• i.e. segregation has a binding force       "pinning - force"
    • particularly effective: defect sizee  
flux flow
     Jc tech as Function of Temperature and Field


            jc tech

     • decreases in magnetic field   more vortices/pinning center
     • decreases with temperature    thermal activation of vortices
flux flow
               Pinning in external magnetic field
                                                            ideal type II SC
                         -Bc2     -Bc1        Bc1       Bc2 Ba

                                                       virgin curve

     • Bc1 and Bc2 unchanged
     • pinning impedes entrance and exit of vortices
     • Bi is inhomogenous within the sample
flux flow
                Field Distribution in the Sample:

                                     B                              Ba  Bc2

                                                                    Ba grows

                                                                    Ba < Bc1 (Meissner)
                Bc1      Bc2   Ba                   SL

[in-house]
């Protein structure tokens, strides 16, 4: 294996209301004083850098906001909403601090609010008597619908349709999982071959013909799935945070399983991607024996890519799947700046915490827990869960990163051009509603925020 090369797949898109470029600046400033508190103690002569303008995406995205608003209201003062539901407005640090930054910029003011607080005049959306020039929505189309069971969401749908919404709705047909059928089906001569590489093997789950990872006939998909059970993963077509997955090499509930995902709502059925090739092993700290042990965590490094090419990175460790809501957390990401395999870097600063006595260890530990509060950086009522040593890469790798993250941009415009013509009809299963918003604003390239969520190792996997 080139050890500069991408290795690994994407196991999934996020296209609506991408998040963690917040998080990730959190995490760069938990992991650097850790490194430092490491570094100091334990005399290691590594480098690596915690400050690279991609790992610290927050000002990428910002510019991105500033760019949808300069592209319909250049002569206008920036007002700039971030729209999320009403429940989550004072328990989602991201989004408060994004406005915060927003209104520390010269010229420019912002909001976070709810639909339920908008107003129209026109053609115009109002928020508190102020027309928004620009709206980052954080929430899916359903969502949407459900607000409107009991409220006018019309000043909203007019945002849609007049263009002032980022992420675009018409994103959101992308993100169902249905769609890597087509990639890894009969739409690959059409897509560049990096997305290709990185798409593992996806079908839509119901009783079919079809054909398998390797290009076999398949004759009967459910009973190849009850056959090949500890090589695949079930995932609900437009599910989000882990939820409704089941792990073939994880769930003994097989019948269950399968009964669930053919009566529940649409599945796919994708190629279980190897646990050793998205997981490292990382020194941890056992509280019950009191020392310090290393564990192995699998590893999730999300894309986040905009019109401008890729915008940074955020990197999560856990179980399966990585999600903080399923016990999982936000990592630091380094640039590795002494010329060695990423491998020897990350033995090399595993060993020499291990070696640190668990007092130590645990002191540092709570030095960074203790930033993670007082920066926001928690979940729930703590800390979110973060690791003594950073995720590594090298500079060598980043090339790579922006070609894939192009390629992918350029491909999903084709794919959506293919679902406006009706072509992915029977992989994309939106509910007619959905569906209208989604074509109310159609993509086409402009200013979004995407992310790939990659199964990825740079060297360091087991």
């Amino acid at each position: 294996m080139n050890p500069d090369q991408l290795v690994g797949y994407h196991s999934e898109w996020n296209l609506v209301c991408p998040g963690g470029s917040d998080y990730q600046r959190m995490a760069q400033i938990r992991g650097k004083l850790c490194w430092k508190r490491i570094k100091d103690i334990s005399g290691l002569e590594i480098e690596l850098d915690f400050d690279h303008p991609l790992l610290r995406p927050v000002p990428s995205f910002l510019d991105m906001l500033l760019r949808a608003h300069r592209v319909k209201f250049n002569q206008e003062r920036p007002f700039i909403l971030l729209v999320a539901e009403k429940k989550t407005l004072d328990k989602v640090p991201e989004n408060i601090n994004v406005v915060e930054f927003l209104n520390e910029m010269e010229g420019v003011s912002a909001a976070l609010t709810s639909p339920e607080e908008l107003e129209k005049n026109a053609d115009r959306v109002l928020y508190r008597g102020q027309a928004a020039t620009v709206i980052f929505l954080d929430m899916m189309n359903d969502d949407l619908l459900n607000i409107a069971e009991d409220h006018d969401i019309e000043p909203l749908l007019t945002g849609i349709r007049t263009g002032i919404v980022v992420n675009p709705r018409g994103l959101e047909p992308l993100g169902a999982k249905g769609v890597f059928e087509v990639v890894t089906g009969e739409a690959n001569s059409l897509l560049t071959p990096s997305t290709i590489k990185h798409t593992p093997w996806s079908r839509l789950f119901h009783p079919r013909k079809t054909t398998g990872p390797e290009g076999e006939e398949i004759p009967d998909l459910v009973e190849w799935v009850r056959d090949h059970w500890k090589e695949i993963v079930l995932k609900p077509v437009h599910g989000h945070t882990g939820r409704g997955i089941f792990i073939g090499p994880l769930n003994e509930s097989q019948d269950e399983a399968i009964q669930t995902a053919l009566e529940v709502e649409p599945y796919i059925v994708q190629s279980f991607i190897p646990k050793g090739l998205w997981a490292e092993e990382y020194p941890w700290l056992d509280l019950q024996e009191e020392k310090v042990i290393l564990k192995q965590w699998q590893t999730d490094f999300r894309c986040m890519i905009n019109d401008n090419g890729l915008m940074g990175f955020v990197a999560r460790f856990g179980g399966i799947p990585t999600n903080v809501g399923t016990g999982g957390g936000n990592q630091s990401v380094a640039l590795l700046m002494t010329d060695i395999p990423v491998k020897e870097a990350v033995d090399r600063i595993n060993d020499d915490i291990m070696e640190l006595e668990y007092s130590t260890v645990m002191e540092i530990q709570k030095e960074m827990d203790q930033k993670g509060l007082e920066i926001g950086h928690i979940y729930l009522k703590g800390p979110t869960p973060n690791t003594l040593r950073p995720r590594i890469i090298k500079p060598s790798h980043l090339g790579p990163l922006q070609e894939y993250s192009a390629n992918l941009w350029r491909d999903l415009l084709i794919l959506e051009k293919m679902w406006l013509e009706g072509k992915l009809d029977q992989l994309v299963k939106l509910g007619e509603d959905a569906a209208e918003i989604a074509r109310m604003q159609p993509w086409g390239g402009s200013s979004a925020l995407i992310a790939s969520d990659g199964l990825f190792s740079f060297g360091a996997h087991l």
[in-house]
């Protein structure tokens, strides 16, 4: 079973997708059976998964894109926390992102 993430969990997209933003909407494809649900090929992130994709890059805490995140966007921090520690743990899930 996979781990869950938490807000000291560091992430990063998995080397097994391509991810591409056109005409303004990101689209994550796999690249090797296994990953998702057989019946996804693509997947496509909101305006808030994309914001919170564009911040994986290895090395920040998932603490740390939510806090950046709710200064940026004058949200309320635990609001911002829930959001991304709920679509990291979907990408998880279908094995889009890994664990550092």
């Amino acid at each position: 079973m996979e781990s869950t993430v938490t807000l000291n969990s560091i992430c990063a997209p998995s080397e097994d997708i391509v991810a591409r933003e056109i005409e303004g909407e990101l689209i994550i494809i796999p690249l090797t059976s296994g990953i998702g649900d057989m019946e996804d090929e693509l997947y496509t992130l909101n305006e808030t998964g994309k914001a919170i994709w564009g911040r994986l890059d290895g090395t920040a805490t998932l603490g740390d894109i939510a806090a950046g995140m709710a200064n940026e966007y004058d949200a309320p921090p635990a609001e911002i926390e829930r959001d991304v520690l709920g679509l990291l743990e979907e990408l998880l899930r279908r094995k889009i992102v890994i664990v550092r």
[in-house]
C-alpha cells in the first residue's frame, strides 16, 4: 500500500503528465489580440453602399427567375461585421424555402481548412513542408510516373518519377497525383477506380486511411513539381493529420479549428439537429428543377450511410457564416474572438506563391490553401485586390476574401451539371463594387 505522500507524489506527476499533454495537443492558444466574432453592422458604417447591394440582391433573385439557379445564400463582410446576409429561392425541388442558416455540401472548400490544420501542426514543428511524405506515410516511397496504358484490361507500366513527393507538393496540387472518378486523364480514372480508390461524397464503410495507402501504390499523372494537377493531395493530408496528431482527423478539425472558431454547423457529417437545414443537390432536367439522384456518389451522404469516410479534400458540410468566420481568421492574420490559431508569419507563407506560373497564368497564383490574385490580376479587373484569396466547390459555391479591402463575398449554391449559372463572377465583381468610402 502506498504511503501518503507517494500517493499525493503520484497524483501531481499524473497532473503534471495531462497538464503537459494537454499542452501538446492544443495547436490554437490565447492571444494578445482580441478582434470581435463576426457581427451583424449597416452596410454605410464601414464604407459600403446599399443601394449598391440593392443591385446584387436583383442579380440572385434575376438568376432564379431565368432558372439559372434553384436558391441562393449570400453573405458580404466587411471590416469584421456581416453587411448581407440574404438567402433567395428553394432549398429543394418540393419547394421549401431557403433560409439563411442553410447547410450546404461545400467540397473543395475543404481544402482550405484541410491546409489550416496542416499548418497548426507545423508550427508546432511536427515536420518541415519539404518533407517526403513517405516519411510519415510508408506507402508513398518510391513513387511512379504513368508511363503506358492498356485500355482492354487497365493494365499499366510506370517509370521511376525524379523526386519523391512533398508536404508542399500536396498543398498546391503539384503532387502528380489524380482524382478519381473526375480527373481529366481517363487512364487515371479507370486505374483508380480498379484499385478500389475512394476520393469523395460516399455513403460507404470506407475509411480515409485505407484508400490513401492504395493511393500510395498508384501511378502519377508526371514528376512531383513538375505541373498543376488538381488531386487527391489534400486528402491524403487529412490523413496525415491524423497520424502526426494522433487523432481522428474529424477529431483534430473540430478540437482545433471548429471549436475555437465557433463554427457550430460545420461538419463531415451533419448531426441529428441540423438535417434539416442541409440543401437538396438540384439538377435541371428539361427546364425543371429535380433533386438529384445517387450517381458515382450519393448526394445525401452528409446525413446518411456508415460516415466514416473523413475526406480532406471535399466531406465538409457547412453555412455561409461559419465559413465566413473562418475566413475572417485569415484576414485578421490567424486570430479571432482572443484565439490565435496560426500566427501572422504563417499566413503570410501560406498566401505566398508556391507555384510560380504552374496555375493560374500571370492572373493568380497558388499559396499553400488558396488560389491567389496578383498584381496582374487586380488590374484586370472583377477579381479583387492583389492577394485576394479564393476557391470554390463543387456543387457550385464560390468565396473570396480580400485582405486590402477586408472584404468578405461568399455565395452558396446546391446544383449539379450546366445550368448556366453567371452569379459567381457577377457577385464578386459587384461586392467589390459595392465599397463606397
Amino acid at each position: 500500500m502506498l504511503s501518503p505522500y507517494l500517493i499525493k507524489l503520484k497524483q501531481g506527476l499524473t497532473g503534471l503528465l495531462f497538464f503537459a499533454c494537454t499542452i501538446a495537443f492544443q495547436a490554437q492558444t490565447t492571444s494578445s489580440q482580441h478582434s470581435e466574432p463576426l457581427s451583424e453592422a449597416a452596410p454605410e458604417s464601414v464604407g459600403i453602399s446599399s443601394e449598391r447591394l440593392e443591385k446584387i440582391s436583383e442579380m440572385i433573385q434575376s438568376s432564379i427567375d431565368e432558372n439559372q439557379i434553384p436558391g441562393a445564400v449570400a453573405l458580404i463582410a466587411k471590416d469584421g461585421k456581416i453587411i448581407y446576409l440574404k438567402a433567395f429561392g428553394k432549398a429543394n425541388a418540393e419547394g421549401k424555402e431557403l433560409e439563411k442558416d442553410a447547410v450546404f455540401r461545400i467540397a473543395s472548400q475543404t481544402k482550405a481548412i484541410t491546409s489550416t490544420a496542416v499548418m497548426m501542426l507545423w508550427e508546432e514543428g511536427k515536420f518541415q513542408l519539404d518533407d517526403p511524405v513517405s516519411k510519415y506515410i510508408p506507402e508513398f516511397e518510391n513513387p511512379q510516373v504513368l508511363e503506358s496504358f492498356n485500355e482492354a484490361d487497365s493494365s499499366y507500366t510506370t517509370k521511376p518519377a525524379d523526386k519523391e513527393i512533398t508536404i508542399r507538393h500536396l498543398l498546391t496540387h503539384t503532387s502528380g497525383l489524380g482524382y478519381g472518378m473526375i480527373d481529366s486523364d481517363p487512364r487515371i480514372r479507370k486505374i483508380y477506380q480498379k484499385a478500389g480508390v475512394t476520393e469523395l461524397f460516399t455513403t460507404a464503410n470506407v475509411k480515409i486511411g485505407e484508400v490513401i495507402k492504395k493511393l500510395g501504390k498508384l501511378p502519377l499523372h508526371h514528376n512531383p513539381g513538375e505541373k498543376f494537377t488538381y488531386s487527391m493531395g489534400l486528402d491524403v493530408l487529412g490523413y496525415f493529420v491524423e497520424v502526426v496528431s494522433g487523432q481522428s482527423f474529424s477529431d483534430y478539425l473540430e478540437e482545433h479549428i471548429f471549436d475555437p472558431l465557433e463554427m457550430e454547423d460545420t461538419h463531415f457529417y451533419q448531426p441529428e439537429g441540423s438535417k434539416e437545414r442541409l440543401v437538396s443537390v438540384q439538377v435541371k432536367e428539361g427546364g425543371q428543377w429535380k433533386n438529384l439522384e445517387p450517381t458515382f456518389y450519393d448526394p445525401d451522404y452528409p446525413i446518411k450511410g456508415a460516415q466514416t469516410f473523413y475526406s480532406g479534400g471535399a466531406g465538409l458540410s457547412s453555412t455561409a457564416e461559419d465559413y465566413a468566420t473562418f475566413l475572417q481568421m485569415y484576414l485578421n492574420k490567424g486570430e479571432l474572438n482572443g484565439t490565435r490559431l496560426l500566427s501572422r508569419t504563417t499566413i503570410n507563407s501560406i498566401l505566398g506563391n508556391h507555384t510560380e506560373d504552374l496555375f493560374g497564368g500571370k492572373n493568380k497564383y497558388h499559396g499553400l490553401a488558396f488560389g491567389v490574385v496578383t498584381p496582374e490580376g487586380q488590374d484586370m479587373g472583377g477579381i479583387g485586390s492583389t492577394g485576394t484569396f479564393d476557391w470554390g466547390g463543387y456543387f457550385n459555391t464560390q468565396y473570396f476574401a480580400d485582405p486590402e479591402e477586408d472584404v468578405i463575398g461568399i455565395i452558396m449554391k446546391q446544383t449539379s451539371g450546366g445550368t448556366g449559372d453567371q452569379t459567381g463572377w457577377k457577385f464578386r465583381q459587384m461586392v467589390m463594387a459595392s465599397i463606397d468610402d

• surface: jump  ideal magnetisation curve
     • inside: field gradient  gradient of vortex density
     • vortices move only if their repulsion force is greater than the pinning force
     • gradient decreases with increasing field strengtn
flux flow
                                 Bean Model:
     • density gradient  shielding current               y

     • macroscopic average over vortices:

                  Bi  0 jAbschirm    Ampère
     • here:           0 jy
     • if B/ x small:             j < jc  vortices pinned

     • if B/ x larger: j > jc  vortices are ripped away
     • move until everywhere       j = jc    "critical state"
     • remark:                                                  B
            measurement of dBi(x)/dx  jc